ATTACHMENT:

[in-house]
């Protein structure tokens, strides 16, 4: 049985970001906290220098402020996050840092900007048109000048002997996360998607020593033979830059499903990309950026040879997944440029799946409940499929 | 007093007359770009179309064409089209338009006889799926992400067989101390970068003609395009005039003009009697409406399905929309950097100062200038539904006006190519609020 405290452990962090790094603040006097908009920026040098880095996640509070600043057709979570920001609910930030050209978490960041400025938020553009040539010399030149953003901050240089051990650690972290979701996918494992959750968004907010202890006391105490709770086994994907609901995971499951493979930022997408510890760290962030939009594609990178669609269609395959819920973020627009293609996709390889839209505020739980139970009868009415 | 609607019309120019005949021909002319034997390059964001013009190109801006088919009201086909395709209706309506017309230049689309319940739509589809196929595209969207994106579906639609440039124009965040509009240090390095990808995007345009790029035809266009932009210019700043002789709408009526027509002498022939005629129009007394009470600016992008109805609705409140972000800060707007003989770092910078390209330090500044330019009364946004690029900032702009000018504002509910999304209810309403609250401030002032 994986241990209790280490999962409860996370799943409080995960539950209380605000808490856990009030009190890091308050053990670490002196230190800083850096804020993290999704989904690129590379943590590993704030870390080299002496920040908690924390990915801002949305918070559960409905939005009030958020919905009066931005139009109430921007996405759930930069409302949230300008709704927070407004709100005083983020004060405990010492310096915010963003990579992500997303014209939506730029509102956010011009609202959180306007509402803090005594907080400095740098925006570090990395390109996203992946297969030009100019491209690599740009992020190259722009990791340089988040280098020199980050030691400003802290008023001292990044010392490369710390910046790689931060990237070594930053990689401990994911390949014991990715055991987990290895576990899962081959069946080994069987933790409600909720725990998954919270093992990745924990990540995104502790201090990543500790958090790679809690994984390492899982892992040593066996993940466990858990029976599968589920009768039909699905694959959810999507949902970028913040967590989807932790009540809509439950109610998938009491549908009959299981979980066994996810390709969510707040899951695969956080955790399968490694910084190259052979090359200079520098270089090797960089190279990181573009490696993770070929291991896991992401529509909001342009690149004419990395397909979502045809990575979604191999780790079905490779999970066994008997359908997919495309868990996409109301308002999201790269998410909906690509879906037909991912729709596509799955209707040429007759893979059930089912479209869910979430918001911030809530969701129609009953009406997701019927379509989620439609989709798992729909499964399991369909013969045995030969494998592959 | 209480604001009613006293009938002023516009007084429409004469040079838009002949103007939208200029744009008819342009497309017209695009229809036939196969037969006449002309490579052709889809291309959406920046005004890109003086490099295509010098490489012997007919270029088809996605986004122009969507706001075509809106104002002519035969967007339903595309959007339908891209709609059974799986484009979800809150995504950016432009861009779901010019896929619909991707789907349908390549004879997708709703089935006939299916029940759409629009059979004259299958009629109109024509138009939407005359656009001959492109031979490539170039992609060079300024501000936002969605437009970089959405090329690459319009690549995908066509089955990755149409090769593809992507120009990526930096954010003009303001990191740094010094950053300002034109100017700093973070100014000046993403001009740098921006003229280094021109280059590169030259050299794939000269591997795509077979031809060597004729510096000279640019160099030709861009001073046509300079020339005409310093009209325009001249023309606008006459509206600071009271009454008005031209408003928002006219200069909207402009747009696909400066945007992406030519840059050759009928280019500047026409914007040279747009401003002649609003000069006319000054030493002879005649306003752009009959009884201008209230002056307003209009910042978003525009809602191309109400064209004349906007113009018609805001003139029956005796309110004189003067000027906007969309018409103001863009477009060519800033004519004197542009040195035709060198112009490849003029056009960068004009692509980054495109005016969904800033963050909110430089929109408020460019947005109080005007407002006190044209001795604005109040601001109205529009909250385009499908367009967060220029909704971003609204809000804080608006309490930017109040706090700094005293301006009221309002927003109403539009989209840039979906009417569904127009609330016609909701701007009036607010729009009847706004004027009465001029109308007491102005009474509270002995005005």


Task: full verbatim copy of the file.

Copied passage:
[in-house]
């Protein structure tokens, strides 16, 4: 049985970001906290220098402020996050840092900007048109000048002997996360998607020593033979830059499903990309950026040879997944440029799946409940499929 | 007093007359770009179309064409089209338009006889799926992400067989101390970068003609395009005039003009009697409406399905929309950097100062200038539904006006190519609020 405290452990962090790094603040006097908009920026040098880095996640509070600043057709979570920001609910930030050209978490960041400025938020553009040539010399030149953003901050240089051990650690972290979701996918494992959750968004907010202890006391105490709770086994994907609901995971499951493979930022997408510890760290962030939009594609990178669609269609395959819920973020627009293609996709390889839209505020739980139970009868009415 | 609607019309120019005949021909002319034997390059964001013009190109801006088919009201086909395709209706309506017309230049689309319940739509589809196929595209969207994106579906639609440039124009965040509009240090390095990808995007345009790029035809266009932009210019700043002789709408009526027509002498022939005629129009007394009470600016992008109805609705409140972000800060707007003989770092910078390209330090500044330019009364946004690029900032702009000018504002509910999304209810309403609250401030002032 994986241990209790280490999962409860996370799943409080995960539950209380605000808490856990009030009190890091308050053990670490002196230190800083850096804020993290999704989904690129590379943590590993704030870390080299002496920040908690924390990915801002949305918070559960409905939005009030958020919905009066931005139009109430921007996405759930930069409302949230300008709704927070407004709100005083983020004060405990010492310096915010963003990579992500997303014209939506730029509102956010011009609202959180306007509402803090005594907080400095740098925006570090990395390109996203992946297969030009100019491209690599740009992020190259722009990791340089988040280098020199980050030691400003802290008023001292990044010392490369710390910046790689931060990237070594930053990689401990994911390949014991990715055991987990290895576990899962081959069946080994069987933790409600909720725990998954919270093992990745924990990540995104502790201090990543500790958090790679809690994984390492899982892992040593066996993940466990858990029976599968589920009768039909699905694959959810999507949902970028913040967590989807932790009540809509439950109610998938009491549908009959299981979980066994996810390709969510707040899951695969956080955790399968490694910084190259052979090359200079520098270089090797960089190279990181573009490696993770070929291991896991992401529509909001342009690149004419990395397909979502045809990575979604191999780790079905490779999970066994008997359908997919495309868990996409109301308002999201790269998410909906690509879906037909991912729709596509799955209707040429007759893979059930089912479209869910979430918001911030809530969701129609009953009406997701019927379509989620439609989709798992729909499964399991369909013969045995030969494998592959 | 209480604001009613006293009938002023516009007084429409004469040079838009002949103007939208200029744009008819342009497309017209695009229809036939196969037969006449002309490579052709889809291309959406920046005004890109003086490099295509010098490489012997007919270029088809996605986004122009969507706001075509809106104002002519035969967007339903595309959007339908891209709609059974799986484009979800809150995504950016432009861009779901010019896929619909991707789907349908390549004879997708709703089935006939299916029940759409629009059979004259299958009629109109024509138009939407005359656009001959492109031979490539170039992609060079300024501000936002969605437009970089959405090329690459319009690549995908066509089955990755149409090769593809992507120009990526930096954010003009303001990191740094010094950053300002034109100017700093973070100014000046993403001009740098921006003229280094021109280059590169030259050299794939000269591997795509077979031809060597004729510096000279640019160099030709861009001073046509300079020339005409310093009209325009001249023309606008006459509206600071009271009454008005031209408003928002006219200069909207402009747009696909400066945007992406030519840059050759009928280019500047026409914007040279747009401003002649609003000069006319000054030493002879005649306003752009009959009884201008209230002056307003209009910042978003525009809602191309109400064209004349906007113009018609805001003139029956005796309110004189003067000027906007969309018409103001863009477009060519800033004519004197542009040195035709060198112009490849003029056009960068004009692509980054495109005016969904800033963050909110430089929109408020460019947005109080005007407002006190044209001795604005109040601001109205529009909250385009499908367009967060220029909704971003609204809000804080608006309490930017109040706090700094005293301006009221309002927003109403539009989209840039979906009417569904127009609330016609909701701007009036607010729009009847706004004027009465001029109308007491102005009474509270002995005005």